As Newport Utilities (NU) in Tennessee moves forward with a plan to offer Fiber-to-the-Home (FTTH) connectivity, they are holding public informational meetings. At a recent meeting, locals received the plan positively, reinforcing that idea that NU is on the right track.
The network will be funded by a $3.5 million interdepartmental loan from the utility’s electric system in addition to a USDA loan. The first phase of the build out will connect just under 6,800 residential and approximately 1,200 business premises. It will also bring electric substations, the city of Newport, emergency services, and local schools on to the new infrastructure. The second phase will continue to connect remaining NU’s service area.
Why Are THEY Here Anyway?
In recent weeks, anti-muni groups from Knoxville and other areas have targeted the project, raising questions among the community; NU officials wanted to address the misinformation directly. Chair of the board Roland Dykes said:
“There has been alot of publicity, negative and positive in the community and we wanted to do this to make sure everybody understood what we are trying to do, and what broadband will mean for our community.”
WNPC reported that “virtually all of the attendees were positive about the plan, because many areas of Cocke County are without Internet service.” WNPC also noted that the only unfavorable opinion was from an attendee who refused to answer when asked if he was backed by the cable industry. That individual doesn’t live in Cocke County.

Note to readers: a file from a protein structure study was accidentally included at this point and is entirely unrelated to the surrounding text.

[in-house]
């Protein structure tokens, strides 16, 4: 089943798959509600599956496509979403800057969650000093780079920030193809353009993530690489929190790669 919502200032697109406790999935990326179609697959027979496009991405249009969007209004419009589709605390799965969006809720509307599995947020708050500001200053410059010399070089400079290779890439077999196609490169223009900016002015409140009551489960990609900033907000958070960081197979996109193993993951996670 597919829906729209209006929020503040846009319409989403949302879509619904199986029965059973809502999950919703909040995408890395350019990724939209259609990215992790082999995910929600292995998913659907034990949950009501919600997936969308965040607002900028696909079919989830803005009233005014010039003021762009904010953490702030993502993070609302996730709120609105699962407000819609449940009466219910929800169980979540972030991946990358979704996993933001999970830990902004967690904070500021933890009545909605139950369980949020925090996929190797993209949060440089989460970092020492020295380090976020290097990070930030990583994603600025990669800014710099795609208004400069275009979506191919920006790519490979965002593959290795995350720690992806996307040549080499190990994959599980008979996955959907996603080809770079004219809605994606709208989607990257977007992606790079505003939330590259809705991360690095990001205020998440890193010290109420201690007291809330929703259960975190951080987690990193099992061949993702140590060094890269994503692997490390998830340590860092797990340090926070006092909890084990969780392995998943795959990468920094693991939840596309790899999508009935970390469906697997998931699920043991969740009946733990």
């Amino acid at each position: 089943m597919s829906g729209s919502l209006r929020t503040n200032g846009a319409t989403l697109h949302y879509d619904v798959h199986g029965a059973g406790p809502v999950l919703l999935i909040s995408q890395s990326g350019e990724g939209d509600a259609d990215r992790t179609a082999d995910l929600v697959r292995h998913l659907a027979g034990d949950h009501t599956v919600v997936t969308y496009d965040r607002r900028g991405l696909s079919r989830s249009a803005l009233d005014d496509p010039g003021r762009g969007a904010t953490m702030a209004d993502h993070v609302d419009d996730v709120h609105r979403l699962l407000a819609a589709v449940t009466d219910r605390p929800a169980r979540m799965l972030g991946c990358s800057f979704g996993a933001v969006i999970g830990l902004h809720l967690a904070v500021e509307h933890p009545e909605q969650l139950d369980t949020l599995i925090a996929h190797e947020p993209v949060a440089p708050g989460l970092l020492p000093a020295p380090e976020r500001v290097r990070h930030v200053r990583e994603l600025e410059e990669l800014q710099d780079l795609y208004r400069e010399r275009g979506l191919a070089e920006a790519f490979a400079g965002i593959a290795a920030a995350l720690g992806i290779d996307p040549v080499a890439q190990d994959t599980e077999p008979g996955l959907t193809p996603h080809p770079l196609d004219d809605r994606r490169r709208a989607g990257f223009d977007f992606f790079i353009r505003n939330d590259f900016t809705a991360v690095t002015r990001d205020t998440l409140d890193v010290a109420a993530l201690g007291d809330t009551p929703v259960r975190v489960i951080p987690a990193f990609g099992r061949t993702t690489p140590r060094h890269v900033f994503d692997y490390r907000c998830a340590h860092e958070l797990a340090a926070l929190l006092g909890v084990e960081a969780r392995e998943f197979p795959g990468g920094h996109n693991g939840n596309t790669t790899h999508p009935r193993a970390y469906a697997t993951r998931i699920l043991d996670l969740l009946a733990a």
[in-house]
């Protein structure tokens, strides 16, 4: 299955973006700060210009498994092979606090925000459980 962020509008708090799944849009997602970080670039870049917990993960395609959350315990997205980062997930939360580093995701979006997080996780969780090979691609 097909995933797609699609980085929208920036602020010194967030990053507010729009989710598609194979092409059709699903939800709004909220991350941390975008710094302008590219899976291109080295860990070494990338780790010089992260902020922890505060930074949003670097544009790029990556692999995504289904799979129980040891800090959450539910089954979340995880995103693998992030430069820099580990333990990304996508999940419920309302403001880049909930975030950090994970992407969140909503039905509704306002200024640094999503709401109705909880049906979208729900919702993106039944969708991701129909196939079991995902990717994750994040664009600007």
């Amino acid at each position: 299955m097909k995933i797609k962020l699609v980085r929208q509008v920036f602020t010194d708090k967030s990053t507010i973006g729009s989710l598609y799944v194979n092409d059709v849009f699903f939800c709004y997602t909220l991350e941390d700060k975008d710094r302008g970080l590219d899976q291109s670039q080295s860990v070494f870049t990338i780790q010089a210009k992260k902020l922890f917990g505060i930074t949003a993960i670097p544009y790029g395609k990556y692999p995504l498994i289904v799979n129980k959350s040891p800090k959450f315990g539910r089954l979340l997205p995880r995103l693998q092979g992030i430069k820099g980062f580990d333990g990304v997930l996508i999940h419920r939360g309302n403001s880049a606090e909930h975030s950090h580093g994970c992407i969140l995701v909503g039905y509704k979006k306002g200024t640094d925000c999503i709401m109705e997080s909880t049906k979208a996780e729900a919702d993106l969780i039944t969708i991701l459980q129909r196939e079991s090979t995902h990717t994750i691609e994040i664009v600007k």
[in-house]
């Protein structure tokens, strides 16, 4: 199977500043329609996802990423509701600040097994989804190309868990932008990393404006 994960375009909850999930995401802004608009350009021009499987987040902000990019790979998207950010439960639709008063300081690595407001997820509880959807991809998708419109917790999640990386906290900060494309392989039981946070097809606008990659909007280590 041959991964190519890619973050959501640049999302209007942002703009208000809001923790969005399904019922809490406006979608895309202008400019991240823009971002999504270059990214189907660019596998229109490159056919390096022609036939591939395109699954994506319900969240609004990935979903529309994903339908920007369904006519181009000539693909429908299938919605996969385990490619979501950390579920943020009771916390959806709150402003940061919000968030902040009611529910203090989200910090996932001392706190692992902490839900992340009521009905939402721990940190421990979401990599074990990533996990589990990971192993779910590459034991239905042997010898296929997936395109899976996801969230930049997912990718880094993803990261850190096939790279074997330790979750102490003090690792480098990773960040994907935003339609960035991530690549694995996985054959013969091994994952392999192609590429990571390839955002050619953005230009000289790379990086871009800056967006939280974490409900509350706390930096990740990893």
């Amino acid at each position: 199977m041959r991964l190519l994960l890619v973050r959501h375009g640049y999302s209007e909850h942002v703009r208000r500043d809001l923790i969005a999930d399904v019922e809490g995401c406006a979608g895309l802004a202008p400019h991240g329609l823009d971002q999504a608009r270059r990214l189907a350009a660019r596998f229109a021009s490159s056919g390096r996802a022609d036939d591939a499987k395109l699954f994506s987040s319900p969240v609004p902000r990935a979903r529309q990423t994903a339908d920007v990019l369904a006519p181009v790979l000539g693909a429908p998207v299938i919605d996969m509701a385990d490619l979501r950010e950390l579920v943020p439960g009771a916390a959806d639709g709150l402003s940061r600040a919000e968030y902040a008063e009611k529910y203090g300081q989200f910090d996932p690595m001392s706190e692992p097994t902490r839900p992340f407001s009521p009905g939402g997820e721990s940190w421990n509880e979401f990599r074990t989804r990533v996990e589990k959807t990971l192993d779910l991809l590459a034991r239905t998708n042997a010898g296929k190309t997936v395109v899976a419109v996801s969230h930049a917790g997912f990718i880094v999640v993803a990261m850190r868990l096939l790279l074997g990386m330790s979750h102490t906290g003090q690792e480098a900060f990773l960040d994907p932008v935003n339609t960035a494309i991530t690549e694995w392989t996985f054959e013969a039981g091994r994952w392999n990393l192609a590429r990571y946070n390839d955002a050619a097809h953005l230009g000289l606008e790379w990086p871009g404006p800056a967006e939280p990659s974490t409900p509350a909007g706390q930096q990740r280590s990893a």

Raising Speeds, Holding Down Rates...A Muni Tradition
A former NU employee who is now with the Morristown Utility Board spoke at the meeting, describing how the publicly owned network attracts businesses to Morristown. In addition to boosting economic development, MUS FiberNet brings fast, affordable, reliable connectivity to residents and businesses in the MUS service area. They started serving premises in 2006 with FTTH and have never raised rates, even though they HAVE increased speeds for their standard speed tier.
In fact, Morristown is consistent with other municipal networks in Tennessee - raising speeds while keeping rates steady. Check out our fact sheet based on historical rates for munis in Tennessee.
NU plans to offer 100 Megabits per second (Mbps) for $39 per month.
The next step in the process will be to obtain a resolution from the Newport City Council supporting the project at their June meeting.